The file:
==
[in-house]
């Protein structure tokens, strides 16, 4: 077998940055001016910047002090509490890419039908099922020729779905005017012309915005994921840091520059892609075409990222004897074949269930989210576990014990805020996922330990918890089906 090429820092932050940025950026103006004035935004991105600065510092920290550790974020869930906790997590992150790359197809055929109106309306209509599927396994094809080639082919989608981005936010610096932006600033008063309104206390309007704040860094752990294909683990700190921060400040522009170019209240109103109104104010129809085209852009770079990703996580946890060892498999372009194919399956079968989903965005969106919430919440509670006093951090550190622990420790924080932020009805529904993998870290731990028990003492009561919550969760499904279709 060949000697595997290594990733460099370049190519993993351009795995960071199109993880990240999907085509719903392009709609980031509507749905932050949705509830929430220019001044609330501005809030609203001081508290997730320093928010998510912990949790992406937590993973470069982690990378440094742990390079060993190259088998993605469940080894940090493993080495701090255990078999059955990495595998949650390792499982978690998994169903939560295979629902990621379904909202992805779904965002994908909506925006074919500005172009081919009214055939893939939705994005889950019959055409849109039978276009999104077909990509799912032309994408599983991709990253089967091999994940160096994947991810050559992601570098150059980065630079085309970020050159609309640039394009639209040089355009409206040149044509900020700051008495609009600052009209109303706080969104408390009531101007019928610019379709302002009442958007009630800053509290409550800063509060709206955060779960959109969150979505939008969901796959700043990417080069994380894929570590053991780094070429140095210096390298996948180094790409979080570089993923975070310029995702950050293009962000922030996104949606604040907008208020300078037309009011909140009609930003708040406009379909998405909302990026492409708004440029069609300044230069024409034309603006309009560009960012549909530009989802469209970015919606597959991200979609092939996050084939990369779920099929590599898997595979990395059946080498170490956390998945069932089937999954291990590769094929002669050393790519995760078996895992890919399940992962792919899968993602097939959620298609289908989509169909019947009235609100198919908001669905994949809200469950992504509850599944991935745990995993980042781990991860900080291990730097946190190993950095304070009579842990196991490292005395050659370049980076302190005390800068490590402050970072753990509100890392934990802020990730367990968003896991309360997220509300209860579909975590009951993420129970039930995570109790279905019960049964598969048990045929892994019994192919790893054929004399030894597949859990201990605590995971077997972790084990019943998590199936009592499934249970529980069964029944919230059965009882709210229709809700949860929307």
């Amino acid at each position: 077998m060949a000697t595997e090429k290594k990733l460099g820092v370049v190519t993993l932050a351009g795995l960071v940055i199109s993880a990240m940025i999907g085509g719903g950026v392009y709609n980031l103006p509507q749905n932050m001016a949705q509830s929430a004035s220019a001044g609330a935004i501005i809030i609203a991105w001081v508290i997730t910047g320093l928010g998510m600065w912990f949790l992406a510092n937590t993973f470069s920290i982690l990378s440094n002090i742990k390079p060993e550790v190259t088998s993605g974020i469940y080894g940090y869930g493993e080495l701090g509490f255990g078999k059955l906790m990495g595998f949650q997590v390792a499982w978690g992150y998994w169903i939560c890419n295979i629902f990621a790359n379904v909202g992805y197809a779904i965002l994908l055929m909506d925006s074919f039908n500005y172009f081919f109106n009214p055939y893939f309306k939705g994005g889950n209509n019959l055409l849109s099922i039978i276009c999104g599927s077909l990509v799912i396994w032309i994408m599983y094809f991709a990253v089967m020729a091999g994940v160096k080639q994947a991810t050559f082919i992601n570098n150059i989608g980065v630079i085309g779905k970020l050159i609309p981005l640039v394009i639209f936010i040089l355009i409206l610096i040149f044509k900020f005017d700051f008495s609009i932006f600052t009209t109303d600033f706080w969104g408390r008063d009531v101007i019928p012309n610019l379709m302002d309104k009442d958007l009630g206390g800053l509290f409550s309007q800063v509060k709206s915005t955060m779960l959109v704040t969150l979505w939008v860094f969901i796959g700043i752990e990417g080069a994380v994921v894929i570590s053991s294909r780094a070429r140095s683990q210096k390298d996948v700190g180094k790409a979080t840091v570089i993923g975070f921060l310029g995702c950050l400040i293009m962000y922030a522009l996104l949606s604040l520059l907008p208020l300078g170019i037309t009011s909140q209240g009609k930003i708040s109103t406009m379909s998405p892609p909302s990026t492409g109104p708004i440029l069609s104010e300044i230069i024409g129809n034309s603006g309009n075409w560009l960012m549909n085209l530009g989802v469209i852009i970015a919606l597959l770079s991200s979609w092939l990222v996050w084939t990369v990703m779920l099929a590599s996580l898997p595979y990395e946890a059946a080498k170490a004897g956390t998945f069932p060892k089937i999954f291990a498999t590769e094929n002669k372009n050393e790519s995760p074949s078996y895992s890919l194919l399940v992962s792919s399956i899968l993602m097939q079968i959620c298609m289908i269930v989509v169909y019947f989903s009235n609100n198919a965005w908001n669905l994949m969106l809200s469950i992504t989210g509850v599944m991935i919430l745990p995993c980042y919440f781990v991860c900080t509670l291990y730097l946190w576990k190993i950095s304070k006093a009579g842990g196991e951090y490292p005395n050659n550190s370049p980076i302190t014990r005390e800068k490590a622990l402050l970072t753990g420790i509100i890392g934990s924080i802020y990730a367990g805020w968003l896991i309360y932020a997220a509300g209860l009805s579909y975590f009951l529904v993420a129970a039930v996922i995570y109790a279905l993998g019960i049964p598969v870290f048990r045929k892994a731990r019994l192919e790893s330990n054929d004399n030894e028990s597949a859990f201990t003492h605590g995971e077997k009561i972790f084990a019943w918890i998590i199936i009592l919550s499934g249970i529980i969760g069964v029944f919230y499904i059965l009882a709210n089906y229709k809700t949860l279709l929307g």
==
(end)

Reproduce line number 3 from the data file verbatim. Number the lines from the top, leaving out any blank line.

């Amino acid at each position: 077998m060949a000697t595997e090429k290594k990733l460099g820092v370049v190519t993993l932050a351009g795995l960071v940055i199109s993880a990240m940025i999907g085509g719903g950026v392009y709609n980031l103006p509507q749905n932050m001016a949705q509830s929430a004035s220019a001044g609330a935004i501005i809030i609203a991105w001081v508290i997730t910047g320093l928010g998510m600065w912990f949790l992406a510092n937590t993973f470069s920290i982690l990378s440094n002090i742990k390079p060993e550790v190259t088998s993605g974020i469940y080894g940090y869930g493993e080495l701090g509490f255990g078999k059955l906790m990495g595998f949650q997590v390792a499982w978690g992150y998994w169903i939560c890419n295979i629902f990621a790359n379904v909202g992805y197809a779904i965002l994908l055929m909506d925006s074919f039908n500005y172009f081919f109106n009214p055939y893939f309306k939705g994005g889950n209509n019959l055409l849109s099922i039978i276009c999104g599927s077909l990509v799912i396994w032309i994408m599983y094809f991709a990253v089967m020729a091999g994940v160096k080639q994947a991810t050559f082919i992601n570098n150059i989608g980065v630079i085309g779905k970020l050159i609309p981005l640039v394009i639209f936010i040089l355009i409206l610096i040149f044509k900020f005017d700051f008495s609009i932006f600052t009209t109303d600033f706080w969104g408390r008063d009531v101007i019928p012309n610019l379709m302002d309104k009442d958007l009630g206390g800053l509290f409550s309007q800063v509060k709206s915005t955060m779960l959109v704040t969150l979505w939008v860094f969901i796959g700043i752990e990417g080069a994380v994921v894929i570590s053991s294909r780094a070429r140095s683990q210096k390298d996948v700190g180094k790409a979080t840091v570089i993923g975070f921060l310029g995702c950050l400040i293009m962000y922030a522009l996104l949606s604040l520059l907008p208020l300078g170019i037309t009011s909140q209240g009609k930003i708040s109103t406009m379909s998405p892609p909302s990026t492409g109104p708004i440029l069609s104010e300044i230069i024409g129809n034309s603006g309009n075409w560009l960012m549909n085209l530009g989802v469209i852009i970015a919606l597959l770079s991200s979609w092939l990222v996050w084939t990369v990703m779920l099929a590599s996580l898997p595979y990395e946890a059946a080498k170490a004897g956390t998945f069932p060892k089937i999954f291990a498999t590769e094929n002669k372009n050393e790519s995760p074949s078996y895992s890919l194919l399940v992962s792919s399956i899968l993602m097939q079968i959620c298609m289908i269930v989509v169909y019947f989903s009235n609100n198919a965005w908001n669905l994949m969106l809200s469950i992504t989210g509850v599944m991935i919430l745990p995993c980042y919440f781990v991860c900080t509670l291990y730097l946190w576990k190993i950095s304070k006093a009579g842990g196991e951090y490292p005395n050659n550190s370049p980076i302190t014990r005390e800068k490590a622990l402050l970072t753990g420790i509100i890392g934990s924080i802020y990730a367990g805020w968003l896991i309360y932020a997220a509300g209860l009805s579909y975590f009951l529904v993420a129970a039930v996922i995570y109790a279905l993998g019960i049964p598969v870290f048990r045929k892994a731990r019994l192919e790893s330990n054929d004399n030894e028990s597949a859990f201990t003492h605590g995971e077997k009561i972790f084990a019943w918890i998590i199936i009592l919550s499934g249970i529980i969760g069964v029944f919230y499904i059965l009882a709210n089906y229709k809700t949860l279709l929307g």